SPRINGFIELD — A suburban state senator filed legislation Tuesday, July 30 that would ban emissions of a known cancer-causing gas in Illinois by 2022. It also, he hopes, would decrease the likelihood that a Willowbrook medical supply sterilization company linked to increased cancer rates in its surrounding area would ever emit the chemical again.
The gas is ethylene oxide, to which chronic exposure can cause increased cancer risks, reproductive effects and other major medical problems, according to the U.S. Department of Labor. The senator is John Curran, a Downers Grove Republican who filed Senate Bill 2264, which would ban emissions of ethylene oxide in most manufacturing processes aside from medical supply sterilization by 2021, then entirely by 2022.
The bill is the latest development in a high-profile legislative and judicial effort by Curran and other lawmakers and activists to prevent Sterigenics, a medical supply sterilization company that emits ethylene oxide, from reopening in suburban Willowbrook.
“Sterigenics should not be allowed to reopen,” Curran said. “This facility has been leaking dangerous levels of ethylene oxide into the area for decades, and there has been zero accounting for the damage that they have already done.”
Sterigenics has been barred from using ethylene oxide since February, when the Illinois Environmental Protection Agency placed a seal order on its use of the gas as the public pushed back against the facility and reports continued to surface of increased cancer risk in the area by up to 10 times the normal rate.
But a pending settlement agreement between the company and the state could pave the way for Sterigenics to reopen. That agreement, known as a consent order, is between the company, Illinois Attorney General Kwame Raoul and DuPage County State’s Attorney Robert Berlin. A court decision on whether the agreement can move forward is scheduled for Sept. 6.
If approved, it would allow Sterigenics to reopen, provided the company installs equipment that puts its emissions in line with standards laid out in the agreement and a new law which Curran helped pass earlier this year. These regulations require companies to capture 100 percent of all ethylene oxide emissions within the facility and reduce ambient ethylene oxide emissions to 0.2 parts per million.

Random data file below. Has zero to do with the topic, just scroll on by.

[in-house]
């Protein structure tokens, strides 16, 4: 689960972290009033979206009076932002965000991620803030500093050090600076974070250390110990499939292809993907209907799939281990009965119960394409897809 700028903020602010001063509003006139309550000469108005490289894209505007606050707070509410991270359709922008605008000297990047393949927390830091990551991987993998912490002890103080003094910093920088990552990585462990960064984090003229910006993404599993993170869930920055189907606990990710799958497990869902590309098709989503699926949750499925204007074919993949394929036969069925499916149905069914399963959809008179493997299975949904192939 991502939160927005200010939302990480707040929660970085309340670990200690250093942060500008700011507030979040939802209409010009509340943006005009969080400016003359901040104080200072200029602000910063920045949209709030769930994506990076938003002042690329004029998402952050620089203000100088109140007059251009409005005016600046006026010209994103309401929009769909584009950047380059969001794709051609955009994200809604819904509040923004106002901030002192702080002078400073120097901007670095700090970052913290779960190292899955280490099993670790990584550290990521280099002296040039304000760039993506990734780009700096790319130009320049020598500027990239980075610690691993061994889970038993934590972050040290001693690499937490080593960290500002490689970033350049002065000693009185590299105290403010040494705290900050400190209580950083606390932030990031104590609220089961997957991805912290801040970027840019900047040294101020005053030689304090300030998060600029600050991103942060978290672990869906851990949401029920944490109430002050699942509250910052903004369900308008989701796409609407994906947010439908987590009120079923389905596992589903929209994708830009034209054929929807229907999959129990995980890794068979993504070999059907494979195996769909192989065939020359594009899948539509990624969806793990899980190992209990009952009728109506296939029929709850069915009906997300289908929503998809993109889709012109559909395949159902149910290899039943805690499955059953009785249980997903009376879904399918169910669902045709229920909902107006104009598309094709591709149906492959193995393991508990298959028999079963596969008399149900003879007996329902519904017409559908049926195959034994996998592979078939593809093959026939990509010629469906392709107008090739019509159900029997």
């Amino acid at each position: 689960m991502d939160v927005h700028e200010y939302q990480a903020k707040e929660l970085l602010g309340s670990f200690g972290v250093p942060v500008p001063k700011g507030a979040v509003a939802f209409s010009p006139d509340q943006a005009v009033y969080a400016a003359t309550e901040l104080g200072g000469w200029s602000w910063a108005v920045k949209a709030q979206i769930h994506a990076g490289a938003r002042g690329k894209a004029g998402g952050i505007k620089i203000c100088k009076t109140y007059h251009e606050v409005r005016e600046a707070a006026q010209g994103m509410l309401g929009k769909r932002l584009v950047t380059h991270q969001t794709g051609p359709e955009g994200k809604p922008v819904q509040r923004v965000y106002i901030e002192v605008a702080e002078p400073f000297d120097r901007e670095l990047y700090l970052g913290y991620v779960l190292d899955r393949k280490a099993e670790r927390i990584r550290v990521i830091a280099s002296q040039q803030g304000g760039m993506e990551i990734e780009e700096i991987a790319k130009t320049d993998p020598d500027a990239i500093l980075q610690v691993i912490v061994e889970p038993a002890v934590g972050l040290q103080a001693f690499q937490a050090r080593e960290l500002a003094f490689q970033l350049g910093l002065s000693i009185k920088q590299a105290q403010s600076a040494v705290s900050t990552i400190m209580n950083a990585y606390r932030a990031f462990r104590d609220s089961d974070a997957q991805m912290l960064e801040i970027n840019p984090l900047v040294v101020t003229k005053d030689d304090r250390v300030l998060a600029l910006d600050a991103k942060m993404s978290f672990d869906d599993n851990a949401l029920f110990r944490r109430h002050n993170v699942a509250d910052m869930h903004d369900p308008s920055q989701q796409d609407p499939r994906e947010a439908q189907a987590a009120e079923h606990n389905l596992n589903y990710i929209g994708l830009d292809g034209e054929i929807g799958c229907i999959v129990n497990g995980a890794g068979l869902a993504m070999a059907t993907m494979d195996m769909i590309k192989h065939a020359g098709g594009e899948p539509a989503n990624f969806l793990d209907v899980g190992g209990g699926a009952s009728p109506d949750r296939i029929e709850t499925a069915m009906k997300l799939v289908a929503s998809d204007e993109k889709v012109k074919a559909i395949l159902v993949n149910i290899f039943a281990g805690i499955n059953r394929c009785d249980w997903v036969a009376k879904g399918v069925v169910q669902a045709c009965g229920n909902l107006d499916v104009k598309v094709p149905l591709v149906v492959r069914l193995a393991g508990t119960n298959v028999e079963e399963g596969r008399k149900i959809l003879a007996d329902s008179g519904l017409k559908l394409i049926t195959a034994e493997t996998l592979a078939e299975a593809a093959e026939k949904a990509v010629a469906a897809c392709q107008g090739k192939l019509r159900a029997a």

Under the agreement, Sterigenics would be allowed to release only 85 pounds of ethylene oxide per year, down from an allowance of more than 36,000 pounds annually from a previous permit.
Curran and Republican state Reps. Jim Durkin, the House Minority Leader from Western Springs, and Deanne Mazzochi of Elmhurst, have filed a brief in that legal proceeding to oppose the reopening of Sterigenics.
Curran said he would continue to oppose the consent order in court, but would also aim to advance his legislative fix. His office said the new bill provides a “strong financial disincentive” for Sterigenics to reopen, as the company would have to spend millions of dollars to bring its emissions in line while being allowed to operate for less than three more years.
“I always preferred a complete ban on ethylene oxide emissions,” Curran said, noting he had sponsored similar legislation previously without much traction.
He said Senate Bill 1852, which laid out the stricter emissions regulations, was “a great improvement for the safety of my constituents” and the “best bill I could pass at the time.”
“But my ultimate goal is to prevent the emission of this chemical into the atmosphere,” he said.
Curran said public outcry over the proposed consent order, combined with recent public statements from Democratic Gov. J.B. Pritzker, could create a new political reality to pave the way for an outright ban.
Earlier this month, Pritzker said in a statement that he would sign any measure “up to and including a ban, on the use of ethylene oxide in the state of Illinois,” and, if Leader Durkin requested it, call a special legislative session to discuss new ethylene oxide legislation. His office did not immediately respond to questions Tuesday as to whether a special session would be called in response to Curran’s legislation.
But Curran said he is “ready to go” with his new ethylene oxide ban should the special session become a reality.
“I am grateful that Governor Pritzker has offered to call a special session to deal with this issue and that he has clearly stated that he supports a ban on the use of ethylene oxide,” Curran said. “The governor has proven that he is able to use his position to push through major legislation and I look forward to working with him to advance this bill.”
In a release from Curran’s office Tuesday, Berlin, the DuPage County state’s attorney who filed the consent order along with Raoul, thanked Curran for bringing the new bill forward.
“The only way to guarantee the residents of Willowbrook and the surrounding communities clean air that is free of ethylene oxide today, tomorrow and for generations to come, is to completely eliminate the source of the contamination,” Berlin said in a news release.